Monday, April 24, 2017
''Erdogan's Counter-Revolution'' THE WEEKLY STANDARD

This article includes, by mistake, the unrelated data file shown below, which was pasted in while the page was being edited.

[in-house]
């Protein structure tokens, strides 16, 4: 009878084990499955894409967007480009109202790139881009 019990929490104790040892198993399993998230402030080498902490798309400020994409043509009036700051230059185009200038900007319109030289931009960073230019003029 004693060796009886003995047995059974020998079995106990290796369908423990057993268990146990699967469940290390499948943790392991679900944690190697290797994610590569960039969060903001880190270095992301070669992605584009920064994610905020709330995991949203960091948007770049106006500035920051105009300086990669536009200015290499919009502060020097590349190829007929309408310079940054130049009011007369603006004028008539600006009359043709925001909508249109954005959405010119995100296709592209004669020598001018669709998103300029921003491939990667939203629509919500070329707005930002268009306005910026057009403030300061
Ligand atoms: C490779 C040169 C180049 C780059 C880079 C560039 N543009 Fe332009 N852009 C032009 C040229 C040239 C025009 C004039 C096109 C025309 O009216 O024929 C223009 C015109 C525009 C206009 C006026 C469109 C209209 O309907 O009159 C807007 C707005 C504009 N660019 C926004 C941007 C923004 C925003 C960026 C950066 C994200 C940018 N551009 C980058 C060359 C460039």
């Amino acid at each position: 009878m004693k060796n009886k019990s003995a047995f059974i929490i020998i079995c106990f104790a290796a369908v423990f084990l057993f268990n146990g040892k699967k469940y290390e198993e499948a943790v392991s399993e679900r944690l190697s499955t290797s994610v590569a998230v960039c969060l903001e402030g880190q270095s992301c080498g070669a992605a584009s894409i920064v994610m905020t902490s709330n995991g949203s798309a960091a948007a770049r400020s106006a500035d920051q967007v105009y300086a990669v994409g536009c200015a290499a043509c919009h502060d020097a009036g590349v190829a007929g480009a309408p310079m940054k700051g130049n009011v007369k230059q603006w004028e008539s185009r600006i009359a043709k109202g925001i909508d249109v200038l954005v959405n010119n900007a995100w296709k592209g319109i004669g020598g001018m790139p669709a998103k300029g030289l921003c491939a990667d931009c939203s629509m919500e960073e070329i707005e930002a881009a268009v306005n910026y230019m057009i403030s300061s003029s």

The history of the twentieth century is littered with the carcasses of failed revolutions. Lenin, Stalin, Mao, Mussolini, and Hitler all tried to master modernity—to curb or accelerate it—and all failed. After the attacks on September 11, 2001, it appeared the most consequential revolutionary of the last century might turn out to be Mustafa Kemal Pasha, better known as Atatürk, founder of the secular Republic of Turkey. Amidst the wreckage of the multinational Ottoman Empire, Atatürk emerged victorious, using bourgeois nationalism as a basis for reforming a Muslim country in an attempt to demonstrate that popular sovereignty and Islam could successfully coexist. That proposition remains to be disproven, but the Atatürk revolution itself died on April 16, 2017—the day Turkey's current president, Recep Tayyip Erdogan, succeeded in his longstanding effort to transform the country's parliamentary government into an executive presidency.